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Aliyah Chavez
Indian Country Today

Six months after pledging to help the Navajo Nation battle its water crisis, well-known company Nalgene says its Tó éí iiná bottle is one of the company’s most popular products.

Sales from the bottle set a record for “day-of-launch” sales, the company said. The bottle retails for $15 on the company’s website. $5 from every bottle sold benefits water accessibility projects on the Navajo Nation.

The sales from the first six months of the bottle has generated $14,500, which the company recently donated to Dig Deep, a nonprofit organization that serves Americans without sinks, bathtubs or toilets.

(Related: Tó éí iiná bottle benefits Navajo Nation)

Ultimately, the money will go to the Navajo Nation Water Project. In August, Nalgene donated $30,000 in funds and supplies to the tribal nation.

The 32-ounce bottle features Monument Valley and includes brown, red and blue color accents. It was created by Diné designer Jaden Redhair, 21, who is from Window Rock, Arizona. He studies electrical engineering at Stanford University.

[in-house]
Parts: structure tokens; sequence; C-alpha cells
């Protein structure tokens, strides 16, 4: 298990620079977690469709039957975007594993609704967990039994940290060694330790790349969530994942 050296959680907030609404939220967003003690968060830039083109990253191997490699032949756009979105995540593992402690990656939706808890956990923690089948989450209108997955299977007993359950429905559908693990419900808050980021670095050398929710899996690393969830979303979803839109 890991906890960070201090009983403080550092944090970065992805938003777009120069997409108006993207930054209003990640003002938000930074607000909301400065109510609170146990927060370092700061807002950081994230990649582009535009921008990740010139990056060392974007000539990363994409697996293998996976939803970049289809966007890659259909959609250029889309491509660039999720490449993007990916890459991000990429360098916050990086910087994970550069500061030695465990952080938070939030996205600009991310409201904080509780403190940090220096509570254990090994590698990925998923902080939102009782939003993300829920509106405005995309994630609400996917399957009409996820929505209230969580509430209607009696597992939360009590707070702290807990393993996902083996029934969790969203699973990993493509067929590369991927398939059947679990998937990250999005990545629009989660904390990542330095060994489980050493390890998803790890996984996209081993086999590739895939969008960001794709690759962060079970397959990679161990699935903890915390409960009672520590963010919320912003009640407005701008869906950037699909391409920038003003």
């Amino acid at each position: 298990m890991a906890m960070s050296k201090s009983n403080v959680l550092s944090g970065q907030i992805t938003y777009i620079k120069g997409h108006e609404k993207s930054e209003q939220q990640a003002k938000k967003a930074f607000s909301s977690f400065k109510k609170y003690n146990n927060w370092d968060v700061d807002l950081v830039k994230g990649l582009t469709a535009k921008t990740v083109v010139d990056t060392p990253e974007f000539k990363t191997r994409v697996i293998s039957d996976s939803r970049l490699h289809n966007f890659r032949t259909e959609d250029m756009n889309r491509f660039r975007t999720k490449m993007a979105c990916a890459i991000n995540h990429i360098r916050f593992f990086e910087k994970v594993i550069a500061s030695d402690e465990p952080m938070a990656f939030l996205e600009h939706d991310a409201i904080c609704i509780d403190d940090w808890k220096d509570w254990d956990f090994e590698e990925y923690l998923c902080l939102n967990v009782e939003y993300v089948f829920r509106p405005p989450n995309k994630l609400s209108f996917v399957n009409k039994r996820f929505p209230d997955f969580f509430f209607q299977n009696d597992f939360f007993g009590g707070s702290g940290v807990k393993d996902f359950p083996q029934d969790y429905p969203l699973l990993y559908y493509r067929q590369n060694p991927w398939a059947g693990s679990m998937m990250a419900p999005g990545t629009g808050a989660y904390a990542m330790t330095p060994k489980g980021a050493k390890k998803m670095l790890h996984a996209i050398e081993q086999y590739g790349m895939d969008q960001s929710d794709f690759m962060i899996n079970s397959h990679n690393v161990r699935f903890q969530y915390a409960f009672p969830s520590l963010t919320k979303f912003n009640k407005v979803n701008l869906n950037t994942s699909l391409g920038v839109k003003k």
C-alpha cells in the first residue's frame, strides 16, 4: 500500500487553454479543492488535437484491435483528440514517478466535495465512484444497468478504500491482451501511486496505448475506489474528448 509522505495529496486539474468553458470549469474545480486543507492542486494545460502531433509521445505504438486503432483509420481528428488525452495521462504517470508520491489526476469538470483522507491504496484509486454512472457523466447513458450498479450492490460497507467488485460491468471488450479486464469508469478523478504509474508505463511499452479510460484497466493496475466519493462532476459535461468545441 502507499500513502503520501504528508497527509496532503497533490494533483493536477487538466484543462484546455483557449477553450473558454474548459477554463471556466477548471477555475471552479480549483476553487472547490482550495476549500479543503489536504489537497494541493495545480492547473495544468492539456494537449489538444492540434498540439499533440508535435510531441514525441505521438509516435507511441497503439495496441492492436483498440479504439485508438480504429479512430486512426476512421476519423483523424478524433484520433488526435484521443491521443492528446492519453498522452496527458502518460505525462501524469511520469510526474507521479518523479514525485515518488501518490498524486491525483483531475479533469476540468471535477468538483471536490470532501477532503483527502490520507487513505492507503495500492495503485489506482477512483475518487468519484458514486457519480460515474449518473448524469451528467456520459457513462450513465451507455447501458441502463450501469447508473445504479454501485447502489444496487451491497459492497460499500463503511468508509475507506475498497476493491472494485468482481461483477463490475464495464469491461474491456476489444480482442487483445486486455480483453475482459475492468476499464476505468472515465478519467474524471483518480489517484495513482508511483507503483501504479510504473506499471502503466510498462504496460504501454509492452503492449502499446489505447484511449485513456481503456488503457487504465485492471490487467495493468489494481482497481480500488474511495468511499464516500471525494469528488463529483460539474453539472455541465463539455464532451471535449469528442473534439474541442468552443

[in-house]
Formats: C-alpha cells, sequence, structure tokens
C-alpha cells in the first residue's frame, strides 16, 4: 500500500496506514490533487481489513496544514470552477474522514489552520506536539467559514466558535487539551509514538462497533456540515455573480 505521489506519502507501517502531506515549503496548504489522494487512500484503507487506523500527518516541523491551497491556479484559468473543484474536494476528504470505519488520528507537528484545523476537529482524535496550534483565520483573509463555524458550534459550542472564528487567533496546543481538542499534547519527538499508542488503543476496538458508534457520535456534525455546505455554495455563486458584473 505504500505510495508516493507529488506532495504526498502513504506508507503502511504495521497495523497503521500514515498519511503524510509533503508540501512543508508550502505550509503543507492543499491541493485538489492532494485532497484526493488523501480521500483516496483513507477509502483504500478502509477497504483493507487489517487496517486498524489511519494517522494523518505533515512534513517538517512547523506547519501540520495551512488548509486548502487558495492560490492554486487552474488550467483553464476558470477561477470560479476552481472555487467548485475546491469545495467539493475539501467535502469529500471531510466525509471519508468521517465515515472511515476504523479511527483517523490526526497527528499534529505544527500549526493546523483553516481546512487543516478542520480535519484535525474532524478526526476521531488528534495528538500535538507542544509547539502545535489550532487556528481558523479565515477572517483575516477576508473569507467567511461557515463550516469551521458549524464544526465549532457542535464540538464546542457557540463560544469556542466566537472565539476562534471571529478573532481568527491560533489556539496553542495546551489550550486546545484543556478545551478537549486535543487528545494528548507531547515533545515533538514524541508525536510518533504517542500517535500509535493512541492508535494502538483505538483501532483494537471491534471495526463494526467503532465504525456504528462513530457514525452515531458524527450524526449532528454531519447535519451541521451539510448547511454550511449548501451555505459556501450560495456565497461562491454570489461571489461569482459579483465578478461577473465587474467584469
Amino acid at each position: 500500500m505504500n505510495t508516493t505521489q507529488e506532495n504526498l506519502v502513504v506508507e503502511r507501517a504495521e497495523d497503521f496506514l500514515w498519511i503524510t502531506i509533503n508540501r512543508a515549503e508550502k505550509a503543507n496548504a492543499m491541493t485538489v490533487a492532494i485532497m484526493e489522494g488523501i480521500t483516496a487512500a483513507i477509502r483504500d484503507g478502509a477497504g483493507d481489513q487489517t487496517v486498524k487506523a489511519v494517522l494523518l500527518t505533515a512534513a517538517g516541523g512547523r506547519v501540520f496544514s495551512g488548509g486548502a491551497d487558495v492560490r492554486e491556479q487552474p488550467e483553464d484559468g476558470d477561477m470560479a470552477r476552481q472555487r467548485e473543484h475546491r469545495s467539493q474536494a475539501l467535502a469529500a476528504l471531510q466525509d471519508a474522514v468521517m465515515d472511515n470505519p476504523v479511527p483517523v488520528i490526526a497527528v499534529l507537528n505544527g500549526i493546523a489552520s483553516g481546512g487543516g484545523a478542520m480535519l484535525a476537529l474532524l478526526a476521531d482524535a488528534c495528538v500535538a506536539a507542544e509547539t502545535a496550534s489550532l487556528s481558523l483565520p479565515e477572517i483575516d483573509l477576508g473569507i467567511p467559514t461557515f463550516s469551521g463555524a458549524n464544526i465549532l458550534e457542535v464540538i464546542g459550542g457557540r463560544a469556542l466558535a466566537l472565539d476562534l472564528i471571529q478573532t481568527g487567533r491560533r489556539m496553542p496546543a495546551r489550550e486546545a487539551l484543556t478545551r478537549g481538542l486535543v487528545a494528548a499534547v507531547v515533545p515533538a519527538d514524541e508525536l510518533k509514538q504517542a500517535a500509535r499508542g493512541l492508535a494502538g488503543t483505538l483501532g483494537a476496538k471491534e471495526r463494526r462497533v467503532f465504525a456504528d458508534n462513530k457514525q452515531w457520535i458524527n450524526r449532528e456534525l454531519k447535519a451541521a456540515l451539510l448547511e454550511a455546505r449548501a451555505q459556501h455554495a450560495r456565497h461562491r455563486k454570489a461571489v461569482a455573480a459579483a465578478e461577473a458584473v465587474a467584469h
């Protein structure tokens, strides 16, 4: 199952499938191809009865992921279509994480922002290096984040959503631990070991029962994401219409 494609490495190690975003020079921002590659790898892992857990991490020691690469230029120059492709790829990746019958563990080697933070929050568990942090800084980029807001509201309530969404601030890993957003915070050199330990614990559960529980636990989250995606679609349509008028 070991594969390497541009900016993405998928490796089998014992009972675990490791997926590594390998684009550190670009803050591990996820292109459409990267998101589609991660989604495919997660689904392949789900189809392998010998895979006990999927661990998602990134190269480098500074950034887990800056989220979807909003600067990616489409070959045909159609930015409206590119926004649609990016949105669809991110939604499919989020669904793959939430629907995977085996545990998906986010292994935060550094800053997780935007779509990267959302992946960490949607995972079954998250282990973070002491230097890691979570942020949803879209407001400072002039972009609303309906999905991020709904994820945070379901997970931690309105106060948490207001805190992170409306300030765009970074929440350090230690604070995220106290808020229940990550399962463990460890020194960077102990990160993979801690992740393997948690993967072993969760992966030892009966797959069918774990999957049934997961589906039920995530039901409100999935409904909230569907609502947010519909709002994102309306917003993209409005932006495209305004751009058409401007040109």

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“I’m really excited to see where the money goes, and to see how much impact and how much they are able to do with the money to further water accessibility on the Navajo Nation,” Redhair told Indian Country Today.

Redhair said one of his favorite parts of designing the “Water is Life'' bottle has been when customers reach out to him on social media. He believes that visibility brings more attention to the water crisis on Navajo.

“The design symbolizes the sacred role water plays in the Diné people’s lives,” Redhair said. “I hope it draws attention to my people’s plight. Right now, one in three Navajo Nation households struggle daily because they do not have access to running water.”

In August 2019, the company created the Nalgene Water Fund to raise funds and awareness about communities in the United States struggling to access clean water. In addition to helping the Navajo Nation, the company also assists residents in Flint, Michigan.

The company says the bottle helps fund water truck deliveries, the licensing of Navajo drives and maintenance of area roads in rural areas.

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Aliyah Chavez, Kewa Pueblo, is a reporter-producer at Indian Country Today. Follow her on Twitter: @aliyahjchavez or email her at

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